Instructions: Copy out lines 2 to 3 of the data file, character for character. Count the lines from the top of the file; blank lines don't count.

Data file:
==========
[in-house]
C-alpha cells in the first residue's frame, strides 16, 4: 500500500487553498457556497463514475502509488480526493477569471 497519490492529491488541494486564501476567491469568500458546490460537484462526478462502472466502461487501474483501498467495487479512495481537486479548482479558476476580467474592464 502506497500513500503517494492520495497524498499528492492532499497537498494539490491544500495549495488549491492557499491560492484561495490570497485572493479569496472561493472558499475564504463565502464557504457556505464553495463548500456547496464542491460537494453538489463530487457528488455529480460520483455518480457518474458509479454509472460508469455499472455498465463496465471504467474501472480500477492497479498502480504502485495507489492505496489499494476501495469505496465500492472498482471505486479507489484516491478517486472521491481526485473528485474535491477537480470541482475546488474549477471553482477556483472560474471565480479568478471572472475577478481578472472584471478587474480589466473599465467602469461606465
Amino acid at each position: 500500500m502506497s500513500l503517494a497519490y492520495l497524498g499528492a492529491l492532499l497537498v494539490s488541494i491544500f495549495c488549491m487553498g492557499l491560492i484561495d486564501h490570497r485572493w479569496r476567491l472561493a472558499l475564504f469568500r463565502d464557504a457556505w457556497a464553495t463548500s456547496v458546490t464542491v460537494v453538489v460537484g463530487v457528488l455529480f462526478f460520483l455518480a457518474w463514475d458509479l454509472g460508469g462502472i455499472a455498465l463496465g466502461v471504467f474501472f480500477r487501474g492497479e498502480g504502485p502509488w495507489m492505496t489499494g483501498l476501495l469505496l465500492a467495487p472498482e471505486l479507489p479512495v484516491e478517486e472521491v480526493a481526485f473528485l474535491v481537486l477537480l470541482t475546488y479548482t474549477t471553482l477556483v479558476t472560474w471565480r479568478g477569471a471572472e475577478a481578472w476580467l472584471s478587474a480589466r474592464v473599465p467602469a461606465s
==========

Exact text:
C-alpha cells in the first residue's frame, strides 16, 4: 500500500487553498457556497463514475502509488480526493477569471 497519490492529491488541494486564501476567491469568500458546490460537484462526478462502472466502461487501474483501498467495487479512495481537486479548482479558476476580467474592464 502506497500513500503517494492520495497524498499528492492532499497537498494539490491544500495549495488549491492557499491560492484561495490570497485572493479569496472561493472558499475564504463565502464557504457556505464553495463548500456547496464542491460537494453538489463530487457528488455529480460520483455518480457518474458509479454509472460508469455499472455498465463496465471504467474501472480500477492497479498502480504502485495507489492505496489499494476501495469505496465500492472498482471505486479507489484516491478517486472521491481526485473528485474535491477537480470541482475546488474549477471553482477556483472560474471565480479568478471572472475577478481578472472584471478587474480589466473599465467602469461606465
Amino acid at each position: 500500500m502506497s500513500l503517494a497519490y492520495l497524498g499528492a492529491l492532499l497537498v494539490s488541494i491544500f495549495c488549491m487553498g492557499l491560492i484561495d486564501h490570497r485572493w479569496r476567491l472561493a472558499l475564504f469568500r463565502d464557504a457556505w457556497a464553495t463548500s456547496v458546490t464542491v460537494v453538489v460537484g463530487v457528488l455529480f462526478f460520483l455518480a457518474w463514475d458509479l454509472g460508469g462502472i455499472a455498465l463496465g466502461v471504467f474501472f480500477r487501474g492497479e498502480g504502485p502509488w495507489m492505496t489499494g483501498l476501495l469505496l465500492a467495487p472498482e471505486l479507489p479512495v484516491e478517486e472521491v480526493a481526485f473528485l474535491v481537486l477537480l470541482t475546488y479548482t474549477t471553482l477556483v479558476t472560474w471565480r479568478g477569471a471572472e475577478a481578472w476580467l472584471s478587474a480589466r474592464v473599465p467602469a461606465s